Cons From the Pros

"Ever since they found out that Lassie was a boy, the public has believed the worst about Hollywood."—Groucho Marx

The following are the answers I received to the question, To you, what is the worst thing about working in this business?

• "The insecurity of not knowing what tomorrow will bring. You can have a tremendous success one day, but then worry about what's next—when you'll be able to practice your craft again."

• "The politics. Because art is so intangible, this industry becomes fertile ground for untalented people, egotism, selfishness and backstabbing. It's the most disheartening and frustrating part of the business."

• "This is a business of such ups and downs—when you're down, you feel as if you've fallen off the earth!"

• "The competitiveness, rejection, instability, feast or famine factor and feeling as if you're riding on a razor blade."

• "The number of hoops and obstacles (i.e., money, politics, etc.) that stand between your initial intention/vision and its final execution. The need for vigilance is huge."

• "It's difficult to have a 'normal' life, especially to keep a family life. Long absences from spouse, children, family and friends are very common, and the 'location lifestyle' is dangerous for marriages and sobriety. Even in town, the long hours and total immersion in work can destroy families or at least make parenting very difficult."

• "Network interference—the lack of creative freedom afforded writers, producers and directors."

• "How truly hard it is to get a film made, and the fact that many well-written screenplays never see the light of day."

• "Dealing with people who forget to leave their egos at the door. People get very attached and emotional. Life is too short. It's a movie for God's sake—not life or death. We're providing fun and entertainment and sometimes forget to have fun in the process."

• "The brutal hours we're expected to work is the absolute worst followed by insane screaming directors and penny-pinching producers."

• "It's the 24/7 responsibilities that have to be carried through regardless of circumstances, language and cultural barriers... the bureaucracy."

• "Dealing with big egos ... not just from the executives, but also from their assistants."

• "The politics and the B.S. If I had wanted to go into politics, I would live in D.C.!"

• "Dealing with unreasonable people who can't make up their minds and act like spoiled children."

• "Rejection. If you aren't good at accepting rejection, this business is not for you."

• "Age discrimination. We all face times when no one seems to want us, and that's tough. Even if I had all the money I could ever need, not working would still be awful because it means I'm not doing what I love to do."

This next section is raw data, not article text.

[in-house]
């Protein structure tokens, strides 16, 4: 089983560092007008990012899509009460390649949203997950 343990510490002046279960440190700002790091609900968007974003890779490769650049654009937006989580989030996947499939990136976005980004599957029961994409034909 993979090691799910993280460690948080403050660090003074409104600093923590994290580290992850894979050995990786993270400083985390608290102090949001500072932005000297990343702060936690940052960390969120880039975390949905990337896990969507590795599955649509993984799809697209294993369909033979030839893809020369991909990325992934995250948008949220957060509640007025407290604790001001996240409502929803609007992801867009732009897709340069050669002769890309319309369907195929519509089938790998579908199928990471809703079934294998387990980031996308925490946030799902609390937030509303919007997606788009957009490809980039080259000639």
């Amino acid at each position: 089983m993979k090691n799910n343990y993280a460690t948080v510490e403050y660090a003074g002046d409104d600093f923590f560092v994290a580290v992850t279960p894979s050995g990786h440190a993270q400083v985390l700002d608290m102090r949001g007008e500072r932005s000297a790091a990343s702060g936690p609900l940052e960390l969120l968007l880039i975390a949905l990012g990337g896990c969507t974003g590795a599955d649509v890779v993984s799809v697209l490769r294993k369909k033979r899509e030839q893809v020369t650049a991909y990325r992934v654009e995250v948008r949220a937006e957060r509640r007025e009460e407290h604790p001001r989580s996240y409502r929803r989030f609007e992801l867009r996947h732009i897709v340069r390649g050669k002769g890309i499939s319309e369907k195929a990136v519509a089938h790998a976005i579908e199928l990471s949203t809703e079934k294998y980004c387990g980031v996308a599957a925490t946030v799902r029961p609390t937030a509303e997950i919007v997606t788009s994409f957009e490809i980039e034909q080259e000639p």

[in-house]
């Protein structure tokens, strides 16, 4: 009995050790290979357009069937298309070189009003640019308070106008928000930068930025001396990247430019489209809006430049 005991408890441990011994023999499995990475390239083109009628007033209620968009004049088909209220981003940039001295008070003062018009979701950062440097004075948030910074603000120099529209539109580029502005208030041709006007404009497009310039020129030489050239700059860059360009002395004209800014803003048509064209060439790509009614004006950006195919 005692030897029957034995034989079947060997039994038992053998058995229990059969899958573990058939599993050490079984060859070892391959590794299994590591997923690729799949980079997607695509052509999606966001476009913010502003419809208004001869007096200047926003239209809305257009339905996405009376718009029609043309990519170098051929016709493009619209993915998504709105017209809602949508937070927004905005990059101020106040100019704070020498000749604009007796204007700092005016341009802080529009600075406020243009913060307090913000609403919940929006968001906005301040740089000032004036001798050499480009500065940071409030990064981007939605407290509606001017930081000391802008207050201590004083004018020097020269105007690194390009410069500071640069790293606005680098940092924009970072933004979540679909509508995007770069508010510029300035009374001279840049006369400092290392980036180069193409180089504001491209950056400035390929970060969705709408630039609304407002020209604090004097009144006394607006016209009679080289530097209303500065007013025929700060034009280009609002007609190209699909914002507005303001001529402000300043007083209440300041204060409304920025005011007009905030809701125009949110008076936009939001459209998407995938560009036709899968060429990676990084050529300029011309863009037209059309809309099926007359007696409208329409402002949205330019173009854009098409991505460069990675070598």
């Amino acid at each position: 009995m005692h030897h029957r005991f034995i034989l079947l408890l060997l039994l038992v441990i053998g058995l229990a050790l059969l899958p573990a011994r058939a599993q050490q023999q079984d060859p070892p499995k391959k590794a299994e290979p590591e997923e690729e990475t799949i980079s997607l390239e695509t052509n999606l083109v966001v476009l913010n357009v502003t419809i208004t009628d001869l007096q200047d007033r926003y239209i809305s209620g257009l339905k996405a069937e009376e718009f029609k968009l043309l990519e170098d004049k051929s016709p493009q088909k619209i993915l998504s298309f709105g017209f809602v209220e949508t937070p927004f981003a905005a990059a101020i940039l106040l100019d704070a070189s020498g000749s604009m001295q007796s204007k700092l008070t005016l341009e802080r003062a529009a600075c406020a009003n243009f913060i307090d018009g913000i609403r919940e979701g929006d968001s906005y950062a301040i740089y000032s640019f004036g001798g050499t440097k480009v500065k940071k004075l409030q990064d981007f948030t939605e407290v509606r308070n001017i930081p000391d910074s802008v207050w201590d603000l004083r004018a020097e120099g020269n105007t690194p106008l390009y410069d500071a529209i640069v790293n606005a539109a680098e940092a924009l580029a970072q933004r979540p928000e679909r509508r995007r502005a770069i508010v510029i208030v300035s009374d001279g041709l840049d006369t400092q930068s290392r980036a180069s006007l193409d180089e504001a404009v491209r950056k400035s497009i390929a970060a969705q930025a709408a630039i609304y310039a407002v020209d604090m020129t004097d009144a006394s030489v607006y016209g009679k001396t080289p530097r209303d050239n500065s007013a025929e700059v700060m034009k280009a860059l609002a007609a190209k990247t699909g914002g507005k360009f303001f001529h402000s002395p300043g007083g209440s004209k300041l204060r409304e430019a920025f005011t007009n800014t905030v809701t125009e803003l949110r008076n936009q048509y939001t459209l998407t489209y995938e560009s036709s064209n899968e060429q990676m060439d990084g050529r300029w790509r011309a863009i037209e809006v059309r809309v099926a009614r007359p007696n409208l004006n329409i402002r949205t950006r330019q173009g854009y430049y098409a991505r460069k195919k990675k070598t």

• "The lack of vision or concern for more substantial entertainment programming."

• "How my life is not under my own control. It's subject to the whims of unions, politics, silly actors ... oh yes, and did I mention the hours?"

• "Nepotism. You're not always competing based on skills. Also, the plethora of producers and executives who don't understand how a production really works, only how to put the financing together."

• "The worn down feeling you get when you've been under constant stress and the immediate urgency of everything!"

• "Runaway production—the lack of work for the workers who make the films and series."

• "The worst is the fact that when I turned 50, nobody wanted to hire me anymore. Doctors practice into their 70s, lawyers even longer. Some of our statesmen are nearing 100. What's wrong here?"

• "I don't like the short fuse some people have, because as it is, we're always dealing with stress and pressure."

• "The business is very cliquish—like in high school, and sometimes I actually feel that I'm dealing with people on the emotional level of a high schooler."

• "Dealing with people who lie to you: 'Yes, I've got the money,' 'Yes, the actor can read it' (when the actor's never even seen it), etc."

• "The delays—how long everything takes."

• "The amount of energy spent versus the payback. If you're looking for some external (praise, raise, respect) as a result of the time you put in, then you're in for some sad times.

• "Learning the ropes of who is who, who does what and who is related to who is tough and rough. Once you learn it, it doesn't get easier, but at least you know where the mines are and how to step around them."

• "The worst aspect is working on a project and having non-creative people (you can read that as 'executives' who think they're creative geniuses) demanding changes that go completely against the continuity of the project. Many times they want to make changes only so they can stroke their own egos. The battles and fights are worth it if the project survives and stays true to the creative vision; but sometimes, decisions are made that make you want to remove your name from the credits."

It's interesting that four different people I surveyed had the same answers to both questions. They each said that the best and worst part of being in this business is the people!

You'll note that the contrast between the answers to both questions clearly highlight the overwhelming ups and extreme downs of working in the industry: it's great but frustrating, exciting but scary, fun but tough. You'll also notice that the same answer can be expressed in different ways; some simply put and others, profoundly worded. You should remember the comments that resonate the most and use them to help you evaluate your own choices.

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